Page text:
Situational Factors The appropriateness of one communication strategy over another is determined by what situational factors are present.

When you use leadership initiative some factors will make things easier for you. Others make it difficult. For instance, resistance gets in your way. But, if you can achieve your goals if you have a highly motivated and well informed team. The resistance factor can actually strengthen your team by developing cohesion and clarity of purpose. Situational factors may change. For instance resistance may diminish after sufficient negotiation. Or Information from the last meeting may no longer be useful in the current situation. Trust may evolve or dissolve, depending on what people share or conceal. Time that 8

Key Situational Factors:


is unhurried is different fromInformation time under pressure. When a challenge appears, low motivation may be transformed from apathy into determination and resolve.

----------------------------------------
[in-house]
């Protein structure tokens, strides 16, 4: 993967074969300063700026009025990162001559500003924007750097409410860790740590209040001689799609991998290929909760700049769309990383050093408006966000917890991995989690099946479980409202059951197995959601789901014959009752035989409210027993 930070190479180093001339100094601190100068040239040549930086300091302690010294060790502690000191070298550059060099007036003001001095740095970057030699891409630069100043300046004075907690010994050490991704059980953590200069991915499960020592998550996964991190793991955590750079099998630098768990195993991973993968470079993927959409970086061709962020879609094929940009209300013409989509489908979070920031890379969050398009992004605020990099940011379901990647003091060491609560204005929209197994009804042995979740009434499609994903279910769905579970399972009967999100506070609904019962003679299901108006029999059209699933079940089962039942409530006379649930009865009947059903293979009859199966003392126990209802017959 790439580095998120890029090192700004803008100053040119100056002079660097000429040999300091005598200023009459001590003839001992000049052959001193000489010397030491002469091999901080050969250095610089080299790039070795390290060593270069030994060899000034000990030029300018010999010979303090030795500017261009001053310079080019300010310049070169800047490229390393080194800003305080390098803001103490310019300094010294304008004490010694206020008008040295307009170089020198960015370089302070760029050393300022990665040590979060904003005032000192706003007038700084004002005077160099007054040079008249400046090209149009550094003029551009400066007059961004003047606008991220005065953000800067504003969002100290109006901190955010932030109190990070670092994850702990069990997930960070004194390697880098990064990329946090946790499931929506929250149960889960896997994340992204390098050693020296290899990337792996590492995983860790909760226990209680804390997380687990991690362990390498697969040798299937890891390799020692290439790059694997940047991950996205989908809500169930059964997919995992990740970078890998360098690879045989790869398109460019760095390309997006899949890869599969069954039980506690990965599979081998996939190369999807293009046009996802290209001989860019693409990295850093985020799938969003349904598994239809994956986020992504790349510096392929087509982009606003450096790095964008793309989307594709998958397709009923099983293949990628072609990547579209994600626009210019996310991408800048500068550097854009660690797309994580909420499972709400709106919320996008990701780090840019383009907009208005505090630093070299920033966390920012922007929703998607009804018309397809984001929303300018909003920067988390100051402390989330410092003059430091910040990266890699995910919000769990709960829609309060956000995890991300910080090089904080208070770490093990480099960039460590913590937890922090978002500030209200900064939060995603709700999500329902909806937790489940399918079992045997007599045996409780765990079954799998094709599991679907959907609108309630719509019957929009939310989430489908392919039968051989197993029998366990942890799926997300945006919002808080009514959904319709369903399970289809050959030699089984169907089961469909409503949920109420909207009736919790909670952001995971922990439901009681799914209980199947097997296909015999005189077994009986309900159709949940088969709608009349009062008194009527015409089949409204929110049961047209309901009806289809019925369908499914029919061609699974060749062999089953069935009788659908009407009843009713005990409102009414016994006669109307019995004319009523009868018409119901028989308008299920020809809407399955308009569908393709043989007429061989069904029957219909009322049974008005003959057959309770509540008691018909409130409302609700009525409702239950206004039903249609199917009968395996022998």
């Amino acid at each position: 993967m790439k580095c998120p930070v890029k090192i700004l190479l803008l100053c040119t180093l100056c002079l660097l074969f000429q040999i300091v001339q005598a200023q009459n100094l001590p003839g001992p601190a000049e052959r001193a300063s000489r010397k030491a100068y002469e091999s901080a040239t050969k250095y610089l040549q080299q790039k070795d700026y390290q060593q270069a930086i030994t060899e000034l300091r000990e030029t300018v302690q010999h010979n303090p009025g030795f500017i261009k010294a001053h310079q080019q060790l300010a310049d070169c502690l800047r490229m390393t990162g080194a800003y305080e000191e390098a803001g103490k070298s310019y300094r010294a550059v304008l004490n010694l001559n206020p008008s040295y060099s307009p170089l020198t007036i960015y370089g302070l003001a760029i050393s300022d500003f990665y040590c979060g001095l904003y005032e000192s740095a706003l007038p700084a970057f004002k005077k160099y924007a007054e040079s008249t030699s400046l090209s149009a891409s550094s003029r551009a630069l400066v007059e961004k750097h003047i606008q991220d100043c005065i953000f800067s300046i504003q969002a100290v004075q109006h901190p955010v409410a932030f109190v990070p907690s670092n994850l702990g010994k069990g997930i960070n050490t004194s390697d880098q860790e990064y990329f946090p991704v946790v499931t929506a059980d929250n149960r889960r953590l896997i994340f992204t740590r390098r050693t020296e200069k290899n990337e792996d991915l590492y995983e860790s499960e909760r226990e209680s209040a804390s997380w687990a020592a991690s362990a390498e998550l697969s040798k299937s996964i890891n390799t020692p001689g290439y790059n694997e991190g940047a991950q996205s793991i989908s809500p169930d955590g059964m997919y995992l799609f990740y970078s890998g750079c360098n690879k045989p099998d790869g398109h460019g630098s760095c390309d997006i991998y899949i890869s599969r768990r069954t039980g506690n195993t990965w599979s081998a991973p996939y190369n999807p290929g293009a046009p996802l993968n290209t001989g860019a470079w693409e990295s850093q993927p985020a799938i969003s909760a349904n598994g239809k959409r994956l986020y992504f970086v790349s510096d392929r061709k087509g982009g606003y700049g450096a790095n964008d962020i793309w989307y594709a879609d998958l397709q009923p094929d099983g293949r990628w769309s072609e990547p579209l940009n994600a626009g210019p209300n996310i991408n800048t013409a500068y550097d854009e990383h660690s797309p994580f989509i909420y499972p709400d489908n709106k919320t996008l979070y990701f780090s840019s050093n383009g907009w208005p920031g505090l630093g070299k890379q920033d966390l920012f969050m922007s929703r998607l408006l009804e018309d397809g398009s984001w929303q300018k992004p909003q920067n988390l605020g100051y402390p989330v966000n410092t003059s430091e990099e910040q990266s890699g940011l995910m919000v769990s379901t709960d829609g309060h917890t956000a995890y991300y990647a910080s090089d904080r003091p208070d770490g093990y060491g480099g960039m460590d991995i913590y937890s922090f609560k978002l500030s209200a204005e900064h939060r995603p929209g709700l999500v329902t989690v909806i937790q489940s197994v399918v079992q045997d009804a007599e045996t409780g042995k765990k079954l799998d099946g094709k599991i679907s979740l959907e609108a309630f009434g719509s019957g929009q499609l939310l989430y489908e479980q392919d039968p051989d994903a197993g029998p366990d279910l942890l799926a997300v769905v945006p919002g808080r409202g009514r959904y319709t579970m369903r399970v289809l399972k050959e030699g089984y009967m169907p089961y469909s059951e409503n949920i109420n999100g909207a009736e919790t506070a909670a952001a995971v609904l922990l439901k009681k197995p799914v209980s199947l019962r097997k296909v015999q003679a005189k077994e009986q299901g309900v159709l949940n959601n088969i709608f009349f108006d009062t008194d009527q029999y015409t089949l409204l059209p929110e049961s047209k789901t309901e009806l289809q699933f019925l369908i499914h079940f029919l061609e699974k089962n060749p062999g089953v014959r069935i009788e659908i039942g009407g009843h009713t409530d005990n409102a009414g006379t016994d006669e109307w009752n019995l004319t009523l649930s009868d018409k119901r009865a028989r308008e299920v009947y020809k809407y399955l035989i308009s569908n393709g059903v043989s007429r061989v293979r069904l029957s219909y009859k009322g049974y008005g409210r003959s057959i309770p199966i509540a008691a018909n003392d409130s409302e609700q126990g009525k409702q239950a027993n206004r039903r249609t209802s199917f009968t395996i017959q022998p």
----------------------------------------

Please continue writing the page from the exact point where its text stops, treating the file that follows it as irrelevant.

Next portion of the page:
Authority
How well you detect the current state of the factors present in a situation determines how well you can achieve your goals.

Time

Vision is weaker than the determinism of the instincts, the weight of tradition, and the desires Trust of the self. But without investing energy in more challenging goals we could not evolve. Mihaley Csikszentmihaley

Resistance

In the diagram below you can see how the communication strategies and the situational factors fit together:

SUPPORT

COOPERATE

Situational Factors: Inform ation Authority Tim e Resistance Trust Motivation

RETREAT

COMMAND

The quantum world teaches that there are no pre-fixed, definitely describable destinations. There are instead, potentials that will form into real ideas, depending on who the discoverer is and what he or she is interested in discovering. Margaret Wheatley

Here is how the situational factors can indicate what is the most effective communication strategy: COMMAND may be effective when: Time Time constraints are tight. Information You alone are informed. Motivation Your team is eager to move. Trust You have their respect. Authority You're expected to give orders. Resistance There is no resistance.